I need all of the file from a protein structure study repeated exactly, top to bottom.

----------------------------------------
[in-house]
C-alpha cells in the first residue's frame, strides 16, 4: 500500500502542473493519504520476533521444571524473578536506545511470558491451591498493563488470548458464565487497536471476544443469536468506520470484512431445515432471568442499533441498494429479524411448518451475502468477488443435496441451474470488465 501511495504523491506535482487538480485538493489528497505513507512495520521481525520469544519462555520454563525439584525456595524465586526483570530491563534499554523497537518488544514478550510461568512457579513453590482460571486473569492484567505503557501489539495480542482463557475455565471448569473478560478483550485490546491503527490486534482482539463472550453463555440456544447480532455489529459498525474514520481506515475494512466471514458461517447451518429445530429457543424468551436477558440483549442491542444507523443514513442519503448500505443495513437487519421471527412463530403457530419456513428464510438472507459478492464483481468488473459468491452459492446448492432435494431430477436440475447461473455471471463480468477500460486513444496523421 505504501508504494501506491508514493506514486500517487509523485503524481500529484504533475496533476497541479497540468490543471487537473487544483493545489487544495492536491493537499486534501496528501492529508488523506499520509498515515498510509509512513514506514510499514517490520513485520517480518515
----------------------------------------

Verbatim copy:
[in-house]
C-alpha cells in the first residue's frame, strides 16, 4: 500500500502542473493519504520476533521444571524473578536506545511470558491451591498493563488470548458464565487497536471476544443469536468506520470484512431445515432471568442499533441498494429479524411448518451475502468477488443435496441451474470488465 501511495504523491506535482487538480485538493489528497505513507512495520521481525520469544519462555520454563525439584525456595524465586526483570530491563534499554523497537518488544514478550510461568512457579513453590482460571486473569492484567505503557501489539495480542482463557475455565471448569473478560478483550485490546491503527490486534482482539463472550453463555440456544447480532455489529459498525474514520481506515475494512466471514458461517447451518429445530429457543424468551436477558440483549442491542444507523443514513442519503448500505443495513437487519421471527412463530403457530419456513428464510438472507459478492464483481468488473459468491452459492446448492432435494431430477436440475447461473455471471463480468477500460486513444496523421 505504501508504494501506491508514493506514486500517487509523485503524481500529484504533475496533476497541479497540468490543471487537473487544483493545489487544495492536491493537499486534501496528501492529508488523506499520509498515515498510509509512513514506514510499514517490520513485520517480518515